21 Seconds with a Bear

By Stark Holborn

Posted on December 21, 2015 in Fun Stuff, Hodderscape Advent with tags Nunslinger, Stark Holborn

Remember the time ol’ Sister Thomas Josephine – she of the Nunslinger chronicles – fought a bear? No? That’s because you ain’t never read this story afore. Good thing Hodderscape is here for you – you’re in for a treat! Happy holidays from Stark Holborn!

The dog, Dove, stiffened, his hackles raised. He was growling low in his throat, not the savage, warning noise that I had heard him make before, but different, uncertain. I peered ahead into the trees. A shape was moving there, huge and dark.

The mare began to prance, throwing her head in distress. Any breath that remained in my lungs died as the bear came crashing through the undergrowth towards us.

It was starved and thin; its brown fur loose over club-like limbs, but that was of no comfort. I urged the mare backwards, but I already knew it was no good: we were trapped. Sniffing, the beast turned its head in our direction. Dove gave a whining sort of bark, his muzzle shaking as the bear rose to its hind legs. For one terrible moment, everything was still: Dove tensed, the horse’s eyes rolling.

bearThen the bear let out a roar, terrifying and guttural, and launched itself forward. The stink of it hit me; feral musk and rotting meat. I wrenched the mare around, too late. Claws slashed across her withers and blood streamed bright. She bucked in pain, hooves slamming into the bear’s chest and knocking it back. For a moment I held on, but then the reins were ripped from my hands and I was falling, crashing heavily to the ground.

I had no time even to scream before the bear lunged again, dropping to all fours from above me. I rolled away and staggered to my feet, reaching for the knife at my belt. Out of nowhere, a flash of brown and pain burst upon me as the bear’s claws raked my arm.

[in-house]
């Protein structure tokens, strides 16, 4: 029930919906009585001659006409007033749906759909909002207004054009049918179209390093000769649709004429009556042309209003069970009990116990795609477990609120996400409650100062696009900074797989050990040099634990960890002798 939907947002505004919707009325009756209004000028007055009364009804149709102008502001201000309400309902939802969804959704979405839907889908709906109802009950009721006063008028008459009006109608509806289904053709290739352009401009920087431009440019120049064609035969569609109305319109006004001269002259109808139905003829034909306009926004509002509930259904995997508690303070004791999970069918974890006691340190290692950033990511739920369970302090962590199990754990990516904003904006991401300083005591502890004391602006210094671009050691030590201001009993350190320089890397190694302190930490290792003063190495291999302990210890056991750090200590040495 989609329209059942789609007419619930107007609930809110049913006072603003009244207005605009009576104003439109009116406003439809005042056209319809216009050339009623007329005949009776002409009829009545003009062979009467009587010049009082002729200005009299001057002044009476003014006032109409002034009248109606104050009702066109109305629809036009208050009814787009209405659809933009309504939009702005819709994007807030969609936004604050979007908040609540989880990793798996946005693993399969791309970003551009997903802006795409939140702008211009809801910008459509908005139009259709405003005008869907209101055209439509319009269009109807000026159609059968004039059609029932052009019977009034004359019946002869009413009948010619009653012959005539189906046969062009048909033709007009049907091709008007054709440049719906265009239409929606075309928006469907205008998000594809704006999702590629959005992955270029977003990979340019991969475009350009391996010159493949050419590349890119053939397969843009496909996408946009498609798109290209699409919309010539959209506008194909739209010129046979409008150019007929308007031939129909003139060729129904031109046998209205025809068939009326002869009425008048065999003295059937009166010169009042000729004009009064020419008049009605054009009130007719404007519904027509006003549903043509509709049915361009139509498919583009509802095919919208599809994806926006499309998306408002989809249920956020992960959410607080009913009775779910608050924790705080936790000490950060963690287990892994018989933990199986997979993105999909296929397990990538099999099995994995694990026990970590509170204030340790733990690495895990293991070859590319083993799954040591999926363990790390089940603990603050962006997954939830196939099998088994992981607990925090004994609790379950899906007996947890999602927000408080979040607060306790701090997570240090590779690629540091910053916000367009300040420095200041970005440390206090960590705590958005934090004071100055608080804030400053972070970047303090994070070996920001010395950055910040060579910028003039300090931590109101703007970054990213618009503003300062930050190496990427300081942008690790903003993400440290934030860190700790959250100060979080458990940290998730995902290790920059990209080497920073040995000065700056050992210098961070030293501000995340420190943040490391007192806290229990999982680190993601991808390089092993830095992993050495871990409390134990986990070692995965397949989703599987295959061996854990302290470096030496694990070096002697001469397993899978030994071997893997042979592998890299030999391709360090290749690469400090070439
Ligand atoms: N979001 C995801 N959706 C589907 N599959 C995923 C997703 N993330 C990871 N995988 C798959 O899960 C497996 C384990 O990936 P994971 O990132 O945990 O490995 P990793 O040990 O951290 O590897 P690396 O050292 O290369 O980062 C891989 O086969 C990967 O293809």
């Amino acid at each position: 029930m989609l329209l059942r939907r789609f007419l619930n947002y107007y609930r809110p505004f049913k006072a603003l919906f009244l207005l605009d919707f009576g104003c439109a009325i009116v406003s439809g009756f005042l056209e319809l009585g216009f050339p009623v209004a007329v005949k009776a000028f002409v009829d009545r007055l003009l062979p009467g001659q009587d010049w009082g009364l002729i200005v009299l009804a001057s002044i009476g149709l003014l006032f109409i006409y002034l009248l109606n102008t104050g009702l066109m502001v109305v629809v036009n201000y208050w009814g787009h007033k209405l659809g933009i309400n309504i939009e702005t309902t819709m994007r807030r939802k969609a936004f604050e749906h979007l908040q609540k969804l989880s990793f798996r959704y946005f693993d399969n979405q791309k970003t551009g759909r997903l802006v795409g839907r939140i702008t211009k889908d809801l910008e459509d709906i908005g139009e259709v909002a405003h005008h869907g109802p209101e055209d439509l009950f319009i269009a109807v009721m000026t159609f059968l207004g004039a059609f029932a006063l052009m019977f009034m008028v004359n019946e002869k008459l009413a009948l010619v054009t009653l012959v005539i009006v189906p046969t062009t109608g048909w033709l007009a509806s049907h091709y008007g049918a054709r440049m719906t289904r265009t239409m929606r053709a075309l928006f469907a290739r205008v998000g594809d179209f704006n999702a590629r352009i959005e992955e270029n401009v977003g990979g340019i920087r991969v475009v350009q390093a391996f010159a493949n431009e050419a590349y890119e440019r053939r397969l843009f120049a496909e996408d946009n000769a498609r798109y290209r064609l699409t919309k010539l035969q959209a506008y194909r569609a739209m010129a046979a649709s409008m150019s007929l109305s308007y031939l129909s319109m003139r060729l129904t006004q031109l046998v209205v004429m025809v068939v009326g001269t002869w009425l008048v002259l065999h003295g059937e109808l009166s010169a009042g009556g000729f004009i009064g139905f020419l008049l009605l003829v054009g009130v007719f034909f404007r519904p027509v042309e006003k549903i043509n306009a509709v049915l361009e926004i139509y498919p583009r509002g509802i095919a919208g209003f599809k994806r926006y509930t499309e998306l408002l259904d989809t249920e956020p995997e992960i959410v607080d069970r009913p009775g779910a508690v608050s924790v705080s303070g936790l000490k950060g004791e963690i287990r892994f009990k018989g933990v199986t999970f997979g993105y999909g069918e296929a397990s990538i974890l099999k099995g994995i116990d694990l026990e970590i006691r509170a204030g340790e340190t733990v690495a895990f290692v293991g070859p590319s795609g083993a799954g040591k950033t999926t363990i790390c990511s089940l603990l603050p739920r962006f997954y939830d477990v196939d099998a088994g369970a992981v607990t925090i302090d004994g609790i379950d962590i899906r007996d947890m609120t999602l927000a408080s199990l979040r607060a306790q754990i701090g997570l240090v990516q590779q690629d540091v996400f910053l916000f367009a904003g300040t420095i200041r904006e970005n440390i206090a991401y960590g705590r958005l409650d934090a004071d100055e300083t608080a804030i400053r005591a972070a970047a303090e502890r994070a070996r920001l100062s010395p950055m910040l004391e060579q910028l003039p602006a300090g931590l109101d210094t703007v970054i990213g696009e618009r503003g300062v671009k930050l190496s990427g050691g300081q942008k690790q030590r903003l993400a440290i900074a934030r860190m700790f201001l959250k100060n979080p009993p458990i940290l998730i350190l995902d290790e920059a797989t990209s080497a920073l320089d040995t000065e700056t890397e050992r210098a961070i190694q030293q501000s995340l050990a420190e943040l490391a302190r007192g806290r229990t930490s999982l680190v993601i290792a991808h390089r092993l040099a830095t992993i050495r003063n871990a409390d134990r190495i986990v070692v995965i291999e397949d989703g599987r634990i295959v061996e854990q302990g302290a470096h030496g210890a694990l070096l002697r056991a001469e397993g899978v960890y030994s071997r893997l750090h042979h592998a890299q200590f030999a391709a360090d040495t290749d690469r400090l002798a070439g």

I fell, clutching at the skin, the blood already pulsing through my fingers. My head spun as I scrabbled backwards, dragging out the knife one-handed as the bear raised itself up again.

A streak of gray shot past me; Dove leapt, burying his jaws in the bear’s throat. The bear roared and thrashed, but the dog was quicker, dropping away and circling to charge once more.

Again and again we attacked. I slashed desperately at the bear’s stomach, even as Dove snapped at its legs. Finally, the animal turned away from me to swipe at the hound. Dove ran a few paces and growled, his muzzle red with blood. In a rage, the bear lumbered after him. I watched, helpless, as Dove turned tail and the bear followed, crashing through the undergrowth in a frenzy claws and teeth.

After a breathless moment, my arm contracted in pain and I bit back a cry. I could barely move for shaking as I pushed aside the ruined cloth of my sleeve. The flesh was scored in three deep channels, streaming with blood. I almost retched, but forced myself to start ripping the cloth away. If I did not stop the bleeding, I would die.

I used my teeth to wrap a length of the ruined habit taut about my arm. My fingers were slick with blood as they searched through the undergrowth. Finally, I found a stick, shoved it into the knot of bandage and twisted. The tourniquet tightened and I almost blacked out from the pain, but I twisted again.

Sweat was running down my forehead now, and I was so dizzy I could barely stand, but I hauled myself to my feet. I had to find the mare, had to get away from this place and reach civilisation.

There was a snapping of twigs behind me, and I almost sobbed in fear, but it was only Dove, limping forward. His entire head and neck were soaked with blood, and he sported a gash on one leg, but otherwise he seemed unscathed. I felt his tongue lick my hand, and the world spun.

A moment later I was on the ground. I tried to lift myself, but everything was hazy. I do not know how it was before another shadow rose out of the woods. I thought it was the bear, returned again, but this one was smaller. I caught the scent of man, sweat and leather and wood smoke. The last thing I remember was the shape of a prayer on my lips and a pair of eyes, yellow as a snake, fixed upon mine.

 

 

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